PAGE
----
Now, by drafts, I mean I read them from the first word to the last word (and some scenes and/or chapters repeatedly). That’s a lot of reading and revising. In the case of Just Another Week in Suburbia, that’s reading roughly 2,400,000 words to get those 80,000 words as right as possible (with help from feedbackers, and my wonderful editor Lucy).

People who aren’t writers or editors see only the final product, and don’t realise how much work goes into getting it as good as it can be.

Writing’s not easy.

(This was actually meant to be a post about mental health – well, I guess that can come next week. Sounds ominous, hey?)

 
Last Week’s Lie: I claimed I’d been bignoting myself. I’d never do that.

55,555

To write a novel, you need to write regularly – again, as I wrote last week, everybody has to devise their own methodology. The only qualifier is that it has to be productive.

How do you know if your schedule is productive? Well, I think certain symptoms appear when you don’t write enough:

  • you lose interest in your story
  • you struggle to remember what you were going to do next
  • you have to go back over what you have done to remember what you’ve written
  • it feels like some indecipherable mess
  • it all seems too hard.

Writing a novel is like rehabbing an injury – when you don’t rehab it, it not only doesn’t get better, but can get worse and be harder to rehab when you finally do get around to trying. But when you rehab regularly, there’s some pain, but there’s also progress more often than not.

When you do write regularly, you:

  • look forward to getting back to your story
  • see how the story is going to unfold
  • find your mind is always – regardless of where you are or what you’re doing – considering what comes next
  • feel a sense of accomplishment as the story takes form
  • look forward to getting back into it.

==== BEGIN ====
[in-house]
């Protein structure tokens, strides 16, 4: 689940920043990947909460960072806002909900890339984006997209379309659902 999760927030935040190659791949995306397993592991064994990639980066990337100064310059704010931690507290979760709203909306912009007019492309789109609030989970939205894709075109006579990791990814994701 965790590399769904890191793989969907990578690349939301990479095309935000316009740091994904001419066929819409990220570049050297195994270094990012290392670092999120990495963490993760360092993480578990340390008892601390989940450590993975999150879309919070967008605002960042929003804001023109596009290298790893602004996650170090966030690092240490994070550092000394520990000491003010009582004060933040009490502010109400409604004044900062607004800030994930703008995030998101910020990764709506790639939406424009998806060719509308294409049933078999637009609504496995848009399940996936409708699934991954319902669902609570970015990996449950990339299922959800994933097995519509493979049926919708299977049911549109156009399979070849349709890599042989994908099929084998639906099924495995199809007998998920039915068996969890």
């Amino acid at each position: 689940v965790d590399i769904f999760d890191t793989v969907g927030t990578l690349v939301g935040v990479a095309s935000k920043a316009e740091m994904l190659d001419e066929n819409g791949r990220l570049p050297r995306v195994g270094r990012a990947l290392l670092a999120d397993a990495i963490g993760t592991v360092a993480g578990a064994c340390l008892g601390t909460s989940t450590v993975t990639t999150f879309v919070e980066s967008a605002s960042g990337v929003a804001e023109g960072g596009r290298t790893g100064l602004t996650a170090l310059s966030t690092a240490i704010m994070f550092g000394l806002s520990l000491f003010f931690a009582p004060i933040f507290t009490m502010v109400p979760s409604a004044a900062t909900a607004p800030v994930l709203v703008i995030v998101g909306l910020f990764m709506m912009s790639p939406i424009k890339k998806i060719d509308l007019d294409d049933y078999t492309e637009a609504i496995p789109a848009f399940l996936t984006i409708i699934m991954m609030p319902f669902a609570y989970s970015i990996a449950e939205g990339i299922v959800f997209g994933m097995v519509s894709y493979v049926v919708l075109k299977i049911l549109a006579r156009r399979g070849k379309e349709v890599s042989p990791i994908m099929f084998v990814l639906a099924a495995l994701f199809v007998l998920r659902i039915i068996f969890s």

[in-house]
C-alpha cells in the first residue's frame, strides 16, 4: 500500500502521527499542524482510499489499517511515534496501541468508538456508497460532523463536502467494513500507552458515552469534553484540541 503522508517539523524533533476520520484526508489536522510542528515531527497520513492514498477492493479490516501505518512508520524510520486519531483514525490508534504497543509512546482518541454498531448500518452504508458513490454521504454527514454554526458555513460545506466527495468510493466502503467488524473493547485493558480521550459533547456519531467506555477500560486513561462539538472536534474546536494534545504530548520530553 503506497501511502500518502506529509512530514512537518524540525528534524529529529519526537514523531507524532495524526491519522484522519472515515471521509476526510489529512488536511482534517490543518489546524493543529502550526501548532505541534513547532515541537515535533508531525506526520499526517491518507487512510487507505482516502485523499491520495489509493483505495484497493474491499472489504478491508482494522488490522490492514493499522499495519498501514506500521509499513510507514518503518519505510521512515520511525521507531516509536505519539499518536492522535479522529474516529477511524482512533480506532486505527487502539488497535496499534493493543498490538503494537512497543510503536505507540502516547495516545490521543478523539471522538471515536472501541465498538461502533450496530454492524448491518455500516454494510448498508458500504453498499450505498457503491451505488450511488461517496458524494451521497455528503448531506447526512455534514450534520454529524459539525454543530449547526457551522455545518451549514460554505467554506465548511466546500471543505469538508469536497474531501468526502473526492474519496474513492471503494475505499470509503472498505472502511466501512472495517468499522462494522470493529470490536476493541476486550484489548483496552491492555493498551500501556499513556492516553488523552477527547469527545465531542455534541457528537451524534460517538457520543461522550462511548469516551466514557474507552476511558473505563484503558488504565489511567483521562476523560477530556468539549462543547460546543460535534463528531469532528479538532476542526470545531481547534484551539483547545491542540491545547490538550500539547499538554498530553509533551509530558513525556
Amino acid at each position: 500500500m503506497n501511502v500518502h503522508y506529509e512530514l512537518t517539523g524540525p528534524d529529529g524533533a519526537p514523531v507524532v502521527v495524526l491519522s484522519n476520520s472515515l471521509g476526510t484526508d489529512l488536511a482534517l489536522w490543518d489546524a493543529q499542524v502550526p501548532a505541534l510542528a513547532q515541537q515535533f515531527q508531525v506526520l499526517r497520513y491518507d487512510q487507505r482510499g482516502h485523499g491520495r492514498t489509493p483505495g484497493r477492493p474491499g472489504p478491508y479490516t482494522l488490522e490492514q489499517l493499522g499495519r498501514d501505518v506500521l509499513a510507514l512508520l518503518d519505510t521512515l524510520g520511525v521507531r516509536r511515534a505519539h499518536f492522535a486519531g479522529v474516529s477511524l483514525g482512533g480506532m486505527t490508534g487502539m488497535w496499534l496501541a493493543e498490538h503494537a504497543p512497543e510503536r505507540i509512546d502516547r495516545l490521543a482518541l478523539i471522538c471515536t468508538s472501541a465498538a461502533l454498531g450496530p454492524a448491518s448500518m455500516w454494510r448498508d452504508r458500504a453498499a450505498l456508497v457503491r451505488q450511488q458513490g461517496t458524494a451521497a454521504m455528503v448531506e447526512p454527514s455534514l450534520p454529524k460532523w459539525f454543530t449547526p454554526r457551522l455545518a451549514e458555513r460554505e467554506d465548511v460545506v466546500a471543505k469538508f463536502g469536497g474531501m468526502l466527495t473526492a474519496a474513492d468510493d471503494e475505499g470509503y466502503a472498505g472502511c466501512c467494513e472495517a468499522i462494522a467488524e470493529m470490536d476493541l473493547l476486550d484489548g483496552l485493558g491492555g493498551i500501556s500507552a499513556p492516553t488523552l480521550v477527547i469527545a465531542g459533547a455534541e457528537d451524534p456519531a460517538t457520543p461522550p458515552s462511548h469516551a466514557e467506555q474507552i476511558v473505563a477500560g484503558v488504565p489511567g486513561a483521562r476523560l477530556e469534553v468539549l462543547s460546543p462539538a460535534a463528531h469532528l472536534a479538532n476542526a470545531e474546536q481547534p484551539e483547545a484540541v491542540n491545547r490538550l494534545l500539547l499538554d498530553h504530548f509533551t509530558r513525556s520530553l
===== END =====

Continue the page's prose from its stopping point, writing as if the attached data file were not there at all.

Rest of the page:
I started TFSoLY on 26th March – just shy of four months ago. I now sit at 55,555 words. During that time, I’ve had sessions where I’ve either done very little, or I’ve gone backwards because I’ve cut scenes. But I’ve sat at the computer, every day – even if it was only for fifteen minutes, just to keep connected to the story.

Approaching 50,000 words was the first time I became truly aware of the word count – given I’ve had some difficulty in developing this story (and I have a list of bullet-points of things I know I’ll need to address in revision), I was delightfully surprised that I had written so much. Early on, I was privately worried that I wouldn’t be able to sustain this story through a novel.

One of the simplest way to keep momentum going (other than to write) is to keep a word count chart.

This is a simple spreadsheet with just four columns:

    1. first column: the date
    2. second column: how many words I’ve written that day
    3. third column: my total word count
    4. fourth column: any notes from that writing session.

This is an easy way of tracking my progress, as well as motivating myself. If I’ve had a session where I haven’t written much – either because I’ve struggled to find where the story goes next, or simply because I’ve procrastinated (damn you, internet!) – I feel motivated to make sure I atone in the next session. Also, as I see that total word count build, there’s a sense of gratification that something is growing from all these words I’m throwing on the page. That motivates me more. It then becomes a cycle.

While the first, second, and third column are all self-explanatory, in the third column I’ll list any genuine reason I might’ve struggled that day, or if a particular session was heavy on cutting (I’ll mark any excisions in its own row, and colour it red) or revision.

But that’s just a device, a physical means to chart my momentum and sustain it.

Otherwise, as I said last week, it still comes down to one thing: write.

 
Last Week’s Lie: I said I hadn’t written that blog to bignote myself. Of course I was bignoting myself.